Dynamic SQL allows stored procedures to write or dynamically generate their SQL statements. The most common use case for dynamic SQL is stored procedures with optional parameters in the WHERE clause. These are typically called from reports or screens that have multiple, optional search criteria. This article describes how to write these types of stored procedures so they execute well and resist SQL injection attacks.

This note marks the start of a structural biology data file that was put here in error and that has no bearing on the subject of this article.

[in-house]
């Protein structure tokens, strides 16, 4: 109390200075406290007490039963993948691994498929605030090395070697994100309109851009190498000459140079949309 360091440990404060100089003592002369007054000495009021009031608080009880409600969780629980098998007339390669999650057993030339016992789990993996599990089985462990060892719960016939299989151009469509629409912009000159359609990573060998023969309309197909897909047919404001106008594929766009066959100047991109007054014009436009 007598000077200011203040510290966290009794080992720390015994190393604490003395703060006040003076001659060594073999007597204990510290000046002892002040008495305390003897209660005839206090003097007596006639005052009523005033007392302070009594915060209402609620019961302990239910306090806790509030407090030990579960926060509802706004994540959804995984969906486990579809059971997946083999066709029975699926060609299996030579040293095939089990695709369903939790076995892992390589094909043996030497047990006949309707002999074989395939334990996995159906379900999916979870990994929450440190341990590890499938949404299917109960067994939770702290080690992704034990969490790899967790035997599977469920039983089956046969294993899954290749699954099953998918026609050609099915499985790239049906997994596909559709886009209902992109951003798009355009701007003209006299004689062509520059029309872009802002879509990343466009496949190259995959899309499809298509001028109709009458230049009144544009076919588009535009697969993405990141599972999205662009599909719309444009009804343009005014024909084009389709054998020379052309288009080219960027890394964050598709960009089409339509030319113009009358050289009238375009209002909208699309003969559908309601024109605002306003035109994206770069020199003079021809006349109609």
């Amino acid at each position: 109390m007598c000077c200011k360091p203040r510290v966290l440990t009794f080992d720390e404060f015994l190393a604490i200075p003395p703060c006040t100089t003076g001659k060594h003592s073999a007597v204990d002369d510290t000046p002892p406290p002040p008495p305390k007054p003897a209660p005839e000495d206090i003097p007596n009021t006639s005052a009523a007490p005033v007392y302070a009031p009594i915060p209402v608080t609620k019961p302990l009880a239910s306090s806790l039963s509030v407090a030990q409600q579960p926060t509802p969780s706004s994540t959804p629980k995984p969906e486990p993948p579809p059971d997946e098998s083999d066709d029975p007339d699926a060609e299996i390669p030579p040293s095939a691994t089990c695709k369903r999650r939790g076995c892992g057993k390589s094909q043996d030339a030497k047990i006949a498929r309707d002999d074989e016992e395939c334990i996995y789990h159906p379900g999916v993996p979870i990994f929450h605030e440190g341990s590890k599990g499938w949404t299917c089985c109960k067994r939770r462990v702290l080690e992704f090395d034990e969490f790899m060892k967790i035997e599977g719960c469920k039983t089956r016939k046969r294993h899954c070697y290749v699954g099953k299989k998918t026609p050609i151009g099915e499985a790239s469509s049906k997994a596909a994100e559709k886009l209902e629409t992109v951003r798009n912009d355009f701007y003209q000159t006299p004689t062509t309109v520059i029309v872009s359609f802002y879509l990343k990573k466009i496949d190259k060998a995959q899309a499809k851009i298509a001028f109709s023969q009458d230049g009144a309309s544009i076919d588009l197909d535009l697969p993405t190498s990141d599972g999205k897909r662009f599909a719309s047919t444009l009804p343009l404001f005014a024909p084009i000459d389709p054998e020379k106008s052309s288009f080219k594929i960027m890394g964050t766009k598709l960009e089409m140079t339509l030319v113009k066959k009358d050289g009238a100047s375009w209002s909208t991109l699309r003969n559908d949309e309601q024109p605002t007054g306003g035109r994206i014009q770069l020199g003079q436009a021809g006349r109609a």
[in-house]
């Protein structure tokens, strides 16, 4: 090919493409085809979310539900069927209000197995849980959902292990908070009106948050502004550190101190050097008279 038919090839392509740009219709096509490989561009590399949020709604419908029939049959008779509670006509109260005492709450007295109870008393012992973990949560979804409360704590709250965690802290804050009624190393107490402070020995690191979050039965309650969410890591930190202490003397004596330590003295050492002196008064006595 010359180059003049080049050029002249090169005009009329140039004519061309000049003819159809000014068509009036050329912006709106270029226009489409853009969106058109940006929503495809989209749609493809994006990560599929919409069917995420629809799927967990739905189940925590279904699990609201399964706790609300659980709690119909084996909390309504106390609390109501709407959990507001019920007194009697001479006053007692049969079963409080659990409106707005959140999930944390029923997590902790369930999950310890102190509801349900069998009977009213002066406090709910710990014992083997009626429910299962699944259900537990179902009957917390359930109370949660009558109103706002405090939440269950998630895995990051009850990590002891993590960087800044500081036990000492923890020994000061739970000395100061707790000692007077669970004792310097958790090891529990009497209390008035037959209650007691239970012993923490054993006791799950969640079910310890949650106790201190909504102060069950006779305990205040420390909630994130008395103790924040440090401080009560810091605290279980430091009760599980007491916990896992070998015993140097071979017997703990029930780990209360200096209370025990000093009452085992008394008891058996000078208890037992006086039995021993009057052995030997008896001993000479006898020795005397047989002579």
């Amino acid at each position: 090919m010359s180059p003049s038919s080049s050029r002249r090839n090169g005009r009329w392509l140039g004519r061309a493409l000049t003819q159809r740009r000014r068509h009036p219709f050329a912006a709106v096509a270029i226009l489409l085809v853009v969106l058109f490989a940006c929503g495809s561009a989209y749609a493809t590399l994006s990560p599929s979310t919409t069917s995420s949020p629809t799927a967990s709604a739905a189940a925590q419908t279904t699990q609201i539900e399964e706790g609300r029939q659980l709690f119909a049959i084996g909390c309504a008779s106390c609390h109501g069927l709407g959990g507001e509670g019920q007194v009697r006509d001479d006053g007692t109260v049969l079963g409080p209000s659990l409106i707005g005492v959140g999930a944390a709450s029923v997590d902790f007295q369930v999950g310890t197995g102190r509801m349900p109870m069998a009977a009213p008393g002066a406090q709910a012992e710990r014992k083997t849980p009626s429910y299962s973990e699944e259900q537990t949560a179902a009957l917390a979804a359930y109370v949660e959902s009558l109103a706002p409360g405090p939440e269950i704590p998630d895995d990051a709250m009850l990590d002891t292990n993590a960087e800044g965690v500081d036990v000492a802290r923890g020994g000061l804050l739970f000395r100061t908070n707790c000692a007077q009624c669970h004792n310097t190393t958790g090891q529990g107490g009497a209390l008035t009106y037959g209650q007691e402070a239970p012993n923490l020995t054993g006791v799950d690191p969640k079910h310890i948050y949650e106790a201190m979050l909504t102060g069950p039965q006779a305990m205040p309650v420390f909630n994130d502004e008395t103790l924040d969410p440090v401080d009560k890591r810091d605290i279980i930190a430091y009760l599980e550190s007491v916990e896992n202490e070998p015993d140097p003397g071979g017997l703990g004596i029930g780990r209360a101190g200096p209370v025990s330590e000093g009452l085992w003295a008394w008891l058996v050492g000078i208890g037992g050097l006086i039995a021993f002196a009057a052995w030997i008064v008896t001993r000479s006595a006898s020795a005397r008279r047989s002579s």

-- # Using Dynamic SQL in Stored Procedures -- -- Dynamic SQL allows stored procedures to "write" or dynamically generate their -- SQL statements. The most common use case for dynamic SQL is stored procedures -- with optional parameters in the WHERE clause. These are typically called from -- reports or screens that have multiple, optional search criteria. This article -- describes how to write these types of stored procedures so they execute well -- and resist SQL injection attacks. -- -- This example uses the sp_executeSQL system stored procedure to execute the -- SQL. This provides a fast, safe way to execute dynamic SQL. It is also -- possible to use the EXECUTE statement to execute arbitrary strings that -- contain SQL statements. I strongly encourage you to avoid this approach. It -- may not perform as well and may leave you open to SQL injection attacks. -- -- sp_executeSQL needs two Unicode strings and the parameter values passed to -- it. The first Unicode string is the actual SQL statement. We build this up -- based on the optional parameters passed into the stored procedure. We only -- add the predicates to the WHERE clause that actually have values. This is -- the part that handles the optional parameters. The predicates we add use -- parameters rather than actual values at this point. These will be -- parameterized SQL statements. -- -- Also notice that this stored procedure uses a WHERE 1 = 1 to start the WHERE -- clause. It's a hack to shorten the stored procedure and saves writing code -- to determine if each predicate is the first predicate added. It doesn't -- affect the query plan of the generated SQL statement. -- -- The second string holds every possible parameter that may appear in the -- dynamic SQL statement. It defines the parameter and the data type. This -- should hold every possible parameter regardless of whether they are actually -- used. -- -- The sp_executeSQL statement is passed the generated SQL statement, the list -- of possible parameters and a mapping of those parameters to actual values. -- This maps every parameter whether it was passed into the stored procedure or -- not. The mapping is done by name rather than by order. It ignores the -- parameters that aren't found in the actual generated SQL statement. -- -- ## Performance and Security -- -- This stored procedure is generating parameterized SQL. This makes it easier -- for SQL Server to reuse the query plan. -- -- Due to the way we are passing and using parameters it is extremely difficult -- to attack this stored procedure using SQL injection. All parameters are type -- checked as they are passed in. -- -- ## Other Best Practices -- -- I like to use different names for the parameters inside the generated SQL. -- This helps me know exactly where each parameter is coming from. -- -- I often use a debug parameter like you see here. Tracking down issues with -- this type of stored procedure can be challenging and this makes it easier. -- It has a negligible performance impact. -- -- It's best not to write code that accepts table and column names as -- parameters. That is an easy approach for SQL injection to attack. If that -- code must be written, pay careful attention to sanitizing those parameters -- before using them. -- -- https://www.sqlteam.com/articles/using-dynamic-sql-in-stored-procedures use AdventureWorks; GO IF EXISTS (SELECT * FROM sys.objects WHERE object_id = OBJECT_ID(N'[Sales].[GetSalesOrders]') AND type in (N'P', N'PC')) DROP PROCEDURE [Sales].[GetSalesOrders] GO CREATE PROCEDURE [Sales].[GetSalesOrders] ( @CustomerID INT = NULL, @ContactID INT = NULL, @debug bit = 0 ) AS SET NOCOUNT ON; DECLARE @SQL NVARCHAR(4000); DECLARE @ParameterDefinition NVARCHAR(4000); SELECT @ParameterDefinition = ' @CustomerParameter INT, @ContactParameter INT '; SELECT @SQL = N' SELECT [SalesOrderID], [OrderDate], [Status], [CustomerID], [ContactID] FROM [Sales].[SalesOrderHeader] WHERE 1 = 1 '; IF @CustomerID IS NOT NULL SELECT @SQL = @SQL + N' AND CustomerID = @CustomerParameter '; IF @ContactID IS NOT NULL SELECT @SQL = @SQL + N' AND ContactID = @ContactParameter '; IF @debug = 1 PRINT @SQL EXEC sp_executeSQL @SQL, @ParameterDefinition, @CustomerParameter = @CustomerID, @ContactParameter = @ContactID; GO EXEC [Sales].[GetSalesOrders] @debug = 1, @CustomerID = 11724;